Staying Cancer-Free With Sunscreen
In A Perfet World, Suncreen Would Be The Next Hand Sanitizer – and skin cancer would be far less of a problem.
Grocery stores would mount handy SPF-30 wipe dispensers at exits so patrons could cover up for the parking lot walk. Everyone would stash sunscreen in their car’s console for slathering arms and hands before a drive. Restaurants’ outdoor patios would nestle packets of sunblock towelettes among the sugar and Splenda.
As a board-certified dermatologist, Dr. Tiffany Brazeal would love that. She regularly instructs her patients on sun-savvy ways to protect themselves from ultraviolet rays (UVA and UVB), the leading cause of skin cancers. She practices her preaching, too. When going jogging from her Edmond home, a hefty pump bottle of SPF-30 sunscreen and her hat are positioned at the exit door. She slathers some on and she’s off.
“It’s just convenient,” she said. “If it’s convenient, people tend to do it more, including myself.”
Working from the Saints Dermatology Center of Excellence in north OKC, Brazeal diagnoses and treats the most common of all cancers: squamous cell, basal cell and melanoma skin cancers. Oklahoma ranks 38th among the states for incidences of melanoma – the most serious and deadly skin cancer – but 21st for deaths from the disease, according to the U.S. Centers for Disease Control.
To protect yourself from skin-damaging UV exposure that accumulates over a lifetime, it’s best to never sunburn, stay in shade, particularly from 10 a.m. to 4 p.m., and wear wide-brimmed hats and wraparound sunglasses that block UV radiation. You should also use a broad-spectrum sunscreen blocking UVA and UVB. SPF-30 is good, but you can go higher, Brazeal says.
Tanning beds have contributed to a higher incidence of skin cancer at a younger age. Brazeal has treated teenagers and adults in their 20s who use the UV-generating lights. She tells them that self-tanning lotions and sprays are far safer alternatives. She also tries to appeal to their reason for tanning in the first place – vanity.
“That’s how I can relate to younger kids. If I sit there and say, ‘Don’t tan because you’re going to get skin cancer’ – right over their heads. If I say, ‘Don’t tan because you’re going to get wrinkles and liver spots,’ they’re like, ‘Oh, OK, I won’t, or maybe I’ll consider it.’”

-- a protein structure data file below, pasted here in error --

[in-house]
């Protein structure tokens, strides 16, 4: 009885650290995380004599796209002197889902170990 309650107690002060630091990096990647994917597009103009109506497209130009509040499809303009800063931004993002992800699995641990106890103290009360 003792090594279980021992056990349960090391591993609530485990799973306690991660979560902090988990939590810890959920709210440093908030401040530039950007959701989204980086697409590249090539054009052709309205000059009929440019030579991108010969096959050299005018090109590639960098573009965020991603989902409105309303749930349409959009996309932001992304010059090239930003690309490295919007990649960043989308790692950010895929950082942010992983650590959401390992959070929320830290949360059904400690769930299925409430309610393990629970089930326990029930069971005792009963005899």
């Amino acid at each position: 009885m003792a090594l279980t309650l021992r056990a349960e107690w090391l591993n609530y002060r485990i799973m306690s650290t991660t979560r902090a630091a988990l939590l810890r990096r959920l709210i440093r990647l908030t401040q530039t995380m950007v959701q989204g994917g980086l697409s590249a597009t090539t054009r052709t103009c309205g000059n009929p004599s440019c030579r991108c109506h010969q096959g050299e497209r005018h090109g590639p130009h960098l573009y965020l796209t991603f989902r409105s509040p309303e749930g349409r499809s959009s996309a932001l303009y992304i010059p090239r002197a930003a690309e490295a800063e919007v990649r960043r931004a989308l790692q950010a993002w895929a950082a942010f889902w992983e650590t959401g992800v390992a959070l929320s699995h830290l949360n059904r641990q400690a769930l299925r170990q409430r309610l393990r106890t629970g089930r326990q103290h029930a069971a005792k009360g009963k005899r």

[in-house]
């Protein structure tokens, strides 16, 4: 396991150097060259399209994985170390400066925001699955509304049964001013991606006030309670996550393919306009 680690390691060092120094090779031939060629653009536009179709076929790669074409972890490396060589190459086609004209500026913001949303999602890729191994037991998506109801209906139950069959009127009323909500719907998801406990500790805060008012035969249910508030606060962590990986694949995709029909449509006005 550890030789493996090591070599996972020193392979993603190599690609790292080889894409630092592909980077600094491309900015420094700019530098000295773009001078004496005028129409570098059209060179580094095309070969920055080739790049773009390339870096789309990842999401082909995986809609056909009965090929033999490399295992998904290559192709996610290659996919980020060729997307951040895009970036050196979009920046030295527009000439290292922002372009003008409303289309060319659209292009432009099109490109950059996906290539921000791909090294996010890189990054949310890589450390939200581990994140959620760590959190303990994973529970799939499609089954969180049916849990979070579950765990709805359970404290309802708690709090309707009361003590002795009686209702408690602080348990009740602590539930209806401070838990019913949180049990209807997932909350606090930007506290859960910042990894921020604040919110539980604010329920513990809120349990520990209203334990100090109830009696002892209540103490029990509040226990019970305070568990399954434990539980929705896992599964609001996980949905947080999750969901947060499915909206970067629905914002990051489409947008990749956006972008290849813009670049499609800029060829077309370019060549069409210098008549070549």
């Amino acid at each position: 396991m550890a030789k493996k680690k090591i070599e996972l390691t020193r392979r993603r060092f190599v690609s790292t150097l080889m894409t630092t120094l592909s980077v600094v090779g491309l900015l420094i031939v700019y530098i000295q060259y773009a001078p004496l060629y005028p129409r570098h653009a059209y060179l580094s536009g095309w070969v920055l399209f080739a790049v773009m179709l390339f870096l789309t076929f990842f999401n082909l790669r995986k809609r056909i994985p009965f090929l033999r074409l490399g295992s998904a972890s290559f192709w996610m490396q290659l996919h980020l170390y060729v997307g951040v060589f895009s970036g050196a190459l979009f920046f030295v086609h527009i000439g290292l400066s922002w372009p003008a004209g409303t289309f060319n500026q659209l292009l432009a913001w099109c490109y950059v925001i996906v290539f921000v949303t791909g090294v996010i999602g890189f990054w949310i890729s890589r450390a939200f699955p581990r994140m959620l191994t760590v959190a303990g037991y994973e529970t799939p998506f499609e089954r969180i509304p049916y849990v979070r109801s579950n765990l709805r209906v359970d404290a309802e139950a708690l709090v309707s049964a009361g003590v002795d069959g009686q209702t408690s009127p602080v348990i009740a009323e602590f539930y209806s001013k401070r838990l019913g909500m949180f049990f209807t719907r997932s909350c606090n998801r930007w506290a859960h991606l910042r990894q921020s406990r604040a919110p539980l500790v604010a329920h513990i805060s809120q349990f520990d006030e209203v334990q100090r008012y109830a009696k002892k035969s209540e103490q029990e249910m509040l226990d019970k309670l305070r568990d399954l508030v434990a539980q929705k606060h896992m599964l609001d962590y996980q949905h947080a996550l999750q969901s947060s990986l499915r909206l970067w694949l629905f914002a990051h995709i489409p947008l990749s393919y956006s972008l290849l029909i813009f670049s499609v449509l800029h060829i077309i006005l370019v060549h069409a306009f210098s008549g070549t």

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Under the Oklahoma Sun
If it’s summer in Oklahoma, most of us will relish our glorious outdoor time by the poolside every day, weekend after weekend at the lake or, for the most sun-shy, at least one grudging appearance at the family reunion. Even if it’s 108 degrees, that’s nothing a dump truck of bagged ice sliding into your pool can’t solve. We asked Dr. Brazeal for advice on typical Oklahoma scenarios in the sun.
Kids at Camp Whole-Lotta-Uvee. Sunburns may have been a rite of passage in your childhood, but don’t dare think of it as a “life-is-a-circle” repeat of what quaintly happens to us all. Sunburns are fire-red warnings of a huge overdose of skin-damaging UV. This harmful exposure accumulates over a lifetime to up your chances of skin cancer, age spots and wrinkles. Dr. Brazeal’s remedies: Soak in cool water. Employ over-the-counter hydrocortisone and anti-inflammatory ibuprofen. Aquaphor or Vaseline cool skin, but aloe vera can cause rashes in some.
The “base tan.” Are you thinking of a protective base tan before your Key West vacation? Or are you thinking of a quick wrinkle-inducing UV bath so you can go without sunscreen (perhaps the better to impress a flirtation in a more UV-intense latitude?) Either way, it’s not worth it. Dr. Brazeal says studies show that a “base tan” might give you protection of SPF 4 or less. “That may equate to just a few more minutes in the sun, when really it’s not worth the damage you’ve done to your skin to get that base tan.”
The farmer tan. An Oklahoma classic. Red neck (purely in the medical sense here), burned ears, a V-neck chest tattoo gloriously haloed by pasty white skin. Don’t forget those brown arms with a bonus: a skin-only white T-shirt when it’s getting hot in here! Dr. Brazeal says men are more likely to skip sun protection, but cumulative effects matter. Skin cancers on those “farmer” spots are far more likely. If you don’t like “oily” lotions, try sprays and dry-feel products. For men especially, remember your forehead and/or hair-challenged scalp areas.
Athletes’ heat. Whether it’s golfing, tennis, dirt biking or brisk walking, sunscreen is as important as your putter, racket and other sports equipment. Cover any exposed skin. With sportswear, tight-weave clothing blocks more UV rays. If you can see through a shirt held up to light, UV exploits those gaps. Check out sports stores for clothing specifically designed for UV protection.
Blanket sun advice. Apply sunscreen before you leave the house. Reapply often. After that, reapply. Then repeat. It’s one of the most commonly forgotten protections. Do it as a no-brainer, or read the label for how often it should be done. Another recurring mystery question is how much to apply. Some advise a dose the size of your palm. What the heck does that mean? Dr. Brazeal recommends imagining your palm with a golf ball of sunscreen in it for typical body coverage. Or go for a spray, but shoot for even skin coverage with either.